Many are the scenes of love, and sending of messengers for love in some paintings, in Radha Krishna lilas. The background is not Vrindavan but the areas of hills where these pictures were painted in a stylized manner.
Radha and her environment is also "Pahari" and Radha is likely to be a beauty from Chamba, Kangra or Guler.
It is surprising how delicately the artists of Pahari art schools depicted divinity through human figures in the perimeter of stylization.
The moods divine were expressed through eloquent gestures of the subjects and the settings of the compositions, yet Krishna, his gopa companions, Radha and her gopi sakhis have a very "earthly" aspect that undoubtedly allowed the local Pahari people and the patrons of this art to form an empathy with the subjects of the art works.
The dark complexioned god, with his love that surpassed the social dictums and the boundary of physical enjoyment and Radha, with her yearning of a devotee who aspires to reach the ultimate goal in existence through a spiritual union in this physical world, creates an eternal play of hide and seek in love through the appropriate art works in Pahari schools of miniature paintings.
Demons, shown in scenes of Devipurana, when Devi Durga battles with and kills demons, and also shown as Ravanas army in Ramayana paintings, are distinguished by demonic faces and often with horns.
Inspite of their demonic faces I find them rather humourous too. I don’t know whether the artists purposely put touches of humour when painting the demons or whether that was done inadvertently.
The demons depicted in battles between positive and negative forces naturally symbolized the negative forces and the mythological teachings emphasizing the victory of the good over evil have been focused on in these scenes showing the conflict between the gods and the demons in these miniature paintings.
I am often surprised to find so many figures aptly placed on so small formats, and each figure is minutely drawn and finished with great care, proving the skills of the painters of Pahari miniature paintings.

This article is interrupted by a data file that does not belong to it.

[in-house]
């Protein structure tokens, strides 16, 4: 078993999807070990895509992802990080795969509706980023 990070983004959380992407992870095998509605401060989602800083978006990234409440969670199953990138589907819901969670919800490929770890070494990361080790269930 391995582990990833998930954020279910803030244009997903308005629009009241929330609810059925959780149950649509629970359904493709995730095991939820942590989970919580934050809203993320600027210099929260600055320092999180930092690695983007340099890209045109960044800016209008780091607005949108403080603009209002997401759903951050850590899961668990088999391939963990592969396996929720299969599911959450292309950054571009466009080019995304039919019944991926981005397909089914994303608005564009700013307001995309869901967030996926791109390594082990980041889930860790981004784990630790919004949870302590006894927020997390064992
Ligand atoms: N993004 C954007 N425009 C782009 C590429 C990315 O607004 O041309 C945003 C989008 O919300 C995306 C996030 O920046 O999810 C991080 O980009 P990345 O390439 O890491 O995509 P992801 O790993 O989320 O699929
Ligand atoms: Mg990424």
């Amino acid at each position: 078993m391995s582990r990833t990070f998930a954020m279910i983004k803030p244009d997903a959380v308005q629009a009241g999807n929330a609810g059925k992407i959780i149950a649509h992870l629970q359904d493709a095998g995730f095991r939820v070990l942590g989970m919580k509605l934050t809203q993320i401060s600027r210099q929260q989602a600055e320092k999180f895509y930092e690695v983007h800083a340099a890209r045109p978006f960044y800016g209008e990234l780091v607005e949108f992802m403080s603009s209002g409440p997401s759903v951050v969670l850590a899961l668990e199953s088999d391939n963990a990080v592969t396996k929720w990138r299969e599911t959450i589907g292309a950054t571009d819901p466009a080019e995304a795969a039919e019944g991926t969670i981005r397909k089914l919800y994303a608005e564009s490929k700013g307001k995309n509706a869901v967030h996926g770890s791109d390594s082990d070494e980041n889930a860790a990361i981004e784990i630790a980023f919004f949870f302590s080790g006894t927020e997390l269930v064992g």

The compositional brilliance of the old masters, who innovated the compositions that were just copied by "copy masters" in later ages, makes the older and original iconographic pieces of Pahari art much more valuable and much more interesting than the later produced pieces that may just be repeatations.
Innovative minds in olden days wielding the brushes with a spontaneity that only original artists can command, should never be compared with copymasters whose only aim is to get career success in modern times, when evaluating iconographic aspects of Pahari schools of art.

Prabal Pramanik
(from the published book "My views on Pahari paintings")
ISBN No. 978-93-81200-03-2

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Prabal Pramanik

 

   
    


The articles presented here are from the published book "My views on Pahari paintings" by Prabal Pramanik published by M/s Orient Book Company. These articles are original. These articles are not compilations made from other articles and no chapter or portion of these articles have been taken from any other published work.
These articles are from my own published work, with ISBN number, and these are copyright reserved.
Anyone found to print or publish or use in any form in the internet or in print media these articles or portions from these articles without the prior written permission of the author and publisher will be liable to pay damages to the author and publisher.
The pictures displayed here are by artists who have passed away more than fifty years ago. According to international copyright act, art works and written matter become public domain, fifty years after the death of the artist and the writer.
This website has been created for the benefit of art lovers and for those who want to appreciate Pahari art paintings
.